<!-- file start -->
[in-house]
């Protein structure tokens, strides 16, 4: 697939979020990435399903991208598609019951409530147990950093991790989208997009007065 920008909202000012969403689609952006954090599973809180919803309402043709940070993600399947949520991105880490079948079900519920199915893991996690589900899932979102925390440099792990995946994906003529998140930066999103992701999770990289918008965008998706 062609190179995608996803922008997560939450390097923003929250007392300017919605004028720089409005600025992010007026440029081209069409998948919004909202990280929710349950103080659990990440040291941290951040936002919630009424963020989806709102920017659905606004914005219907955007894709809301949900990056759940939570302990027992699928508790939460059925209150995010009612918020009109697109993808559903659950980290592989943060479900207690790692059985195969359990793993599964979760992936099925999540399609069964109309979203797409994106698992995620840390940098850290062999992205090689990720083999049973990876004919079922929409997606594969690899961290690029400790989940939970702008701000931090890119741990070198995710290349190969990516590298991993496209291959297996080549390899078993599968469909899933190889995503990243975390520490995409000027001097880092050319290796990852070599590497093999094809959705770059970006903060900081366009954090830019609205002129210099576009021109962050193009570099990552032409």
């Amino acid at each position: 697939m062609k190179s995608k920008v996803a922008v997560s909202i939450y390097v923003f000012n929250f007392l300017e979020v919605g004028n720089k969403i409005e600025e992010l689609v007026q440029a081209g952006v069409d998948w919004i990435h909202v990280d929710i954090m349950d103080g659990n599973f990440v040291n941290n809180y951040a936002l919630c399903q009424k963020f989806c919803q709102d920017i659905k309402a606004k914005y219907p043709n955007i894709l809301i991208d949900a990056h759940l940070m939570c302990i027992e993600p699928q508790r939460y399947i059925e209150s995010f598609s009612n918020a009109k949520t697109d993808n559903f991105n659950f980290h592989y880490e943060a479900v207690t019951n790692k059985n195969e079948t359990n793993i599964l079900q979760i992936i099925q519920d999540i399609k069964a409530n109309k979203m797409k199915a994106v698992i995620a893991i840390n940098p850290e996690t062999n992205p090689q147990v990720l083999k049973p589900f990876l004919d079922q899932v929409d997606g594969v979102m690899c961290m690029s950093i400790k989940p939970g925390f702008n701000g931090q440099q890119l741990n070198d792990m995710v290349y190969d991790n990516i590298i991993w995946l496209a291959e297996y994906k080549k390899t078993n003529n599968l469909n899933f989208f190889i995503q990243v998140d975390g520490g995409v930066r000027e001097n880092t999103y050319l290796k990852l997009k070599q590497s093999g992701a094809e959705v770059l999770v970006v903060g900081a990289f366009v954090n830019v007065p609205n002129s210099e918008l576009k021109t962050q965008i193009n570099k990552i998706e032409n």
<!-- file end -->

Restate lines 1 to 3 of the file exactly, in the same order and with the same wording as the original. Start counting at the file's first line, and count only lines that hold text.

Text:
[in-house]
């Protein structure tokens, strides 16, 4: 697939979020990435399903991208598609019951409530147990950093991790989208997009007065 920008909202000012969403689609952006954090599973809180919803309402043709940070993600399947949520991105880490079948079900519920199915893991996690589900899932979102925390440099792990995946994906003529998140930066999103992701999770990289918008965008998706 062609190179995608996803922008997560939450390097923003929250007392300017919605004028720089409005600025992010007026440029081209069409998948919004909202990280929710349950103080659990990440040291941290951040936002919630009424963020989806709102920017659905606004914005219907955007894709809301949900990056759940939570302990027992699928508790939460059925209150995010009612918020009109697109993808559903659950980290592989943060479900207690790692059985195969359990793993599964979760992936099925999540399609069964109309979203797409994106698992995620840390940098850290062999992205090689990720083999049973990876004919079922929409997606594969690899961290690029400790989940939970702008701000931090890119741990070198995710290349190969990516590298991993496209291959297996080549390899078993599968469909899933190889995503990243975390520490995409000027001097880092050319290796990852070599590497093999094809959705770059970006903060900081366009954090830019609205002129210099576009021109962050193009570099990552032409």
């Amino acid at each position: 697939m062609k190179s995608k920008v996803a922008v997560s909202i939450y390097v923003f000012n929250f007392l300017e979020v919605g004028n720089k969403i409005e600025e992010l689609v007026q440029a081209g952006v069409d998948w919004i990435h909202v990280d929710i954090m349950d103080g659990n599973f990440v040291n941290n809180y951040a936002l919630c399903q009424k963020f989806c919803q709102d920017i659905k309402a606004k914005y219907p043709n955007i894709l809301i991208d949900a990056h759940l940070m939570c302990i027992e993600p699928q508790r939460y399947i059925e209150s995010f598609s009612n918020a009109k949520t697109d993808n559903f991105n659950f980290h592989y880490e943060a479900v207690t019951n790692k059985n195969e079948t359990n793993i599964l079900q979760i992936i099925q519920d999540i399609k069964a409530n109309k979203m797409k199915a994106v698992i995620a893991i840390n940098p850290e996690t062999n992205p090689q147990v990720l083999k049973p589900f990876l004919d079922q899932v929409d997606g594969v979102m690899c961290m690029s950093i400790k989940p939970g925390f702008n701000g931090q440099q890119l741990n070198d792990m995710v290349y190969d991790n990516i590298i991993w995946l496209a291959e297996y994906k080549k390899t078993n003529n599968l469909n899933f989208f190889i995503q990243v998140d975390g520490g995409v930066r000027e001097n880092t999103y050319l290796k990852l997009k070599q590497s093999g992701a094809e959705v770059l999770v970006v903060g900081a990289f366009v954090n830019v007065p609205n002129s210099e918008l576009k021109t962050q965008i193009n570099k990552i998706e032409n």